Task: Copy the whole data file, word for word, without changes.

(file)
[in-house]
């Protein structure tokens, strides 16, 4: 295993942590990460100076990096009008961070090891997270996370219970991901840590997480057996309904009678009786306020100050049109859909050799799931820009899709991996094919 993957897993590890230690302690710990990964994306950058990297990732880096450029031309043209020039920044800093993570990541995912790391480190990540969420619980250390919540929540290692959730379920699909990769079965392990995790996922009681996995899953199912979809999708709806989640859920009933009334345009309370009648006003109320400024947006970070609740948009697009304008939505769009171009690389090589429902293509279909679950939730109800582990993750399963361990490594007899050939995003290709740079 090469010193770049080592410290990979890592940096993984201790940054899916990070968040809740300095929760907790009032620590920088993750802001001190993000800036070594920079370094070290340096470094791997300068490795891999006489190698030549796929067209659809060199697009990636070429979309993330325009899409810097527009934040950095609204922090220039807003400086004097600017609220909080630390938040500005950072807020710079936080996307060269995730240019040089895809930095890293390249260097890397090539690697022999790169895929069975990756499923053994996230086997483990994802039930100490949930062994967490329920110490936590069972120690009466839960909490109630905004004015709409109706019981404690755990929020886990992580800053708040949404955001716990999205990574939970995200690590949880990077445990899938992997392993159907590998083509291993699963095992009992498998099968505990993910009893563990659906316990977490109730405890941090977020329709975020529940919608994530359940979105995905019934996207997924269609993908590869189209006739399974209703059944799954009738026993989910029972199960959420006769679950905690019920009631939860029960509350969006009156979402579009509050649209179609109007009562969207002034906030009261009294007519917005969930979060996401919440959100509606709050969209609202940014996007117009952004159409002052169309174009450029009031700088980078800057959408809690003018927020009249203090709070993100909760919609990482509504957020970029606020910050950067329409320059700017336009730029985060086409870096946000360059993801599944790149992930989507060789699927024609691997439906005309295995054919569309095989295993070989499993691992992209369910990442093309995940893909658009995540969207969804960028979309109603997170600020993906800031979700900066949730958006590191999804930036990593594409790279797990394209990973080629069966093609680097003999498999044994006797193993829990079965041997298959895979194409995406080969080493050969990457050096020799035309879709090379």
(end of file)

[in-house]
């Protein structure tokens, strides 16, 4: 295993942590990460100076990096009008961070090891997270996370219970991901840590997480057996309904009678009786306020100050049109859909050799799931820009899709991996094919 993957897993590890230690302690710990990964994306950058990297990732880096450029031309043209020039920044800093993570990541995912790391480190990540969420619980250390919540929540290692959730379920699909990769079965392990995790996922009681996995899953199912979809999708709806989640859920009933009334345009309370009648006003109320400024947006970070609740948009697009304008939505769009171009690389090589429902293509279909679950939730109800582990993750399963361990490594007899050939995003290709740079 090469010193770049080592410290990979890592940096993984201790940054899916990070968040809740300095929760907790009032620590920088993750802001001190993000800036070594920079370094070290340096470094791997300068490795891999006489190698030549796929067209659809060199697009990636070429979309993330325009899409810097527009934040950095609204922090220039807003400086004097600017609220909080630390938040500005950072807020710079936080996307060269995730240019040089895809930095890293390249260097890397090539690697022999790169895929069975990756499923053994996230086997483990994802039930100490949930062994967490329920110490936590069972120690009466839960909490109630905004004015709409109706019981404690755990929020886990992580800053708040949404955001716990999205990574939970995200690590949880990077445990899938992997392993159907590998083509291993699963095992009992498998099968505990993910009893563990659906316990977490109730405890941090977020329709975020529940919608994530359940979105995905019934996207997924269609993908590869189209006739399974209703059944799954009738026993989910029972199960959420006769679950905690019920009631939860029960509350969006009156979402579009509050649209179609109007009562969207002034906030009261009294007519917005969930979060996401919440959100509606709050969209609202940014996007117009952004159409002052169309174009450029009031700088980078800057959408809690003018927020009249203090709070993100909760919609990482509504957020970029606020910050950067329409320059700017336009730029985060086409870096946000360059993801599944790149992930989507060789699927024609691997439906005309295995054919569309095989295993070989499993691992992209369910990442093309995940893909658009995540969207969804960028979309109603997170600020993906800031979700900066949730958006590191999804930036990593594409790279797990394209990973080629069966093609680097003999498999044994006797193993829990079965041997298959895979194409995406080969080493050969990457050096020799035309879709090379």